This column is the first in a three part series concerning ethics, human happiness, and their connection to “the things that last.”
Searching for a Lasting Foundation
Ethical inquiry can be summed up into two basic questions: “What is the right[i] thing to do and how do I accomplish it?” We can see from these questions that ethical inquiry is especially related to practical action. To ask an ethical question is to be concerned with the way things ought to be in the real world. Over the centuries a myriad of different ethical systems have been developed to try and answer these two fundamental questions. Stoics claim that ethical decisions are in accord with nature and that the ethical person will be detached from all emotions. Utilitarians claim that maximization of pleasure and minimization of pain is the key to ethical decision making, while deontologists claim that ethics consists in carrying out one’s duty and following moral rules. Virtue ethicists claim that mere duty and rule following are not enough; a cultivation of personal character though right decision-making that is in accord with our various ends and capacities as human beings is what the ethical life consists of.
My goal in this series is not to argue for the verity of one system of ethics over another. That is a project which would have to span over several book length treatments. What I want to flesh out in this series, to the extent possible, is that ethical inquiry, i.e. the desire to know and do what is right, implies that the object(s) of our ethical inquiry have to be things that last and that we as human beings cannot be happy without those things. That is to say, what we search for when we want to know what is right is an unshakeable foundation of action upon which we can stand and find fulfillment. We don’t just want to be ethical today, or next year, or tomorrow. To desire living a life that is ethically upright is to desire doing what is right in every situation in life and to be happy.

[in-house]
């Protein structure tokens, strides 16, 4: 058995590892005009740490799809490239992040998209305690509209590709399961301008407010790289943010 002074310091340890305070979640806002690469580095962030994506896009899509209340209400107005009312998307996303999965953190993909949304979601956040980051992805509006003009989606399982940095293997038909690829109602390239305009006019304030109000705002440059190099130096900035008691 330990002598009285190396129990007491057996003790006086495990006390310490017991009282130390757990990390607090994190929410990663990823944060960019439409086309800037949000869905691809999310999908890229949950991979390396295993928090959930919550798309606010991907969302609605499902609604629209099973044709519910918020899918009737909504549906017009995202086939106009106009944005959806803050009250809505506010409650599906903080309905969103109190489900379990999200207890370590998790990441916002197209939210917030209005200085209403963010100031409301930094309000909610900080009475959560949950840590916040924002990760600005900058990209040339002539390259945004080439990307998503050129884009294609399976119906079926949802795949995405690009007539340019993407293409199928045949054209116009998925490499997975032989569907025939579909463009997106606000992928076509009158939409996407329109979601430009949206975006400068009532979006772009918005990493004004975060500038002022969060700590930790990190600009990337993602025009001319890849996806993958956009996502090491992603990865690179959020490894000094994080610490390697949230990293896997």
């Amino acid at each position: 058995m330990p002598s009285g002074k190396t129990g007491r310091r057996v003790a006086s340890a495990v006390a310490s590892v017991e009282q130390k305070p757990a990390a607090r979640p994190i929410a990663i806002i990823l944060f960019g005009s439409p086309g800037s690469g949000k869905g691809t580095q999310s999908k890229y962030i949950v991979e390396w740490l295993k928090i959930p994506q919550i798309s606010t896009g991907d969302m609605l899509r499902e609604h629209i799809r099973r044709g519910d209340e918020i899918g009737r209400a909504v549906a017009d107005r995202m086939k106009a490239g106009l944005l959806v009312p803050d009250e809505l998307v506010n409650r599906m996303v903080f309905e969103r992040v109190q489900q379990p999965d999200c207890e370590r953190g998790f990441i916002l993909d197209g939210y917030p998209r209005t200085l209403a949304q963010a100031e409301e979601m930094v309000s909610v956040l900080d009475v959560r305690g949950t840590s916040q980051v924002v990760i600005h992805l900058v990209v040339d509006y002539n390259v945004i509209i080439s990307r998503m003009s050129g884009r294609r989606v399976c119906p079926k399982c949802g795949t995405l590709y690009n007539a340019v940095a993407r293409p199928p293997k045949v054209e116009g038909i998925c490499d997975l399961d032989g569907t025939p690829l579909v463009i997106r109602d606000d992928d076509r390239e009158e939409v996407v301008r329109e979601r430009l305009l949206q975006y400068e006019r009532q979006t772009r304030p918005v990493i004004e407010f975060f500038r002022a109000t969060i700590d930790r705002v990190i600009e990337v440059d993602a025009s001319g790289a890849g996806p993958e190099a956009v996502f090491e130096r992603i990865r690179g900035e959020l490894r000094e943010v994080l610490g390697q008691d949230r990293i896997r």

The point may seem like an obvious one to some, but in a culture that values almost unbridled autonomy, free choice, and relativism such as ours, it can easily be missed. It often seems in our day and age that right and wrong are a purely subjective affair, and so there’s no sense to be made of “things that last” either in ethics or any other inquiry. Since relativism has been addressed by those more competent that I, and since most philosophers in history have not been ethical relativists, I will put the issue of relativism to the side in this series. Now if ethics is an objective affair, then we can inquire in a systematic way about the nature of ethical inquiry. That is, we can try to understand what constitutes the intrinsic character of rightness and wrongness as such. In other words, given the objectivity of ethics we can seek to understand not merely which particular actions are right or wrong, but what constitutes rightness and wrongness in themselves.
That there is an objective sense of right and wrong and that we can study and know them is something upon which all ethical systems agree. Consider the ethical systems mentioned above. All of them presuppose that ethical inquiry can tell us something real about ourselves and the world in a systematic way. But not only that, these systems purport to give us a guide for human conduct in every situation. Even if the above systems have room for exceptions (and they do) the claim is that the exceptions can be accounted for and do not undermine the system. The implication behind each system of ethics then is the claim that the system possesses the correct understanding of rightness and wrongness as such, and can guide our ethical decision-making. In that case, by following the system we will choose the right and avoid the wrong. Since every system of ethics presupposes the objectivity of ethical inquiry and an understanding of rightness and wrongness as such, is there anything we can say about rightness in general without getting into the disputes between the various ethical systems themselves?
Objectivity of Ethics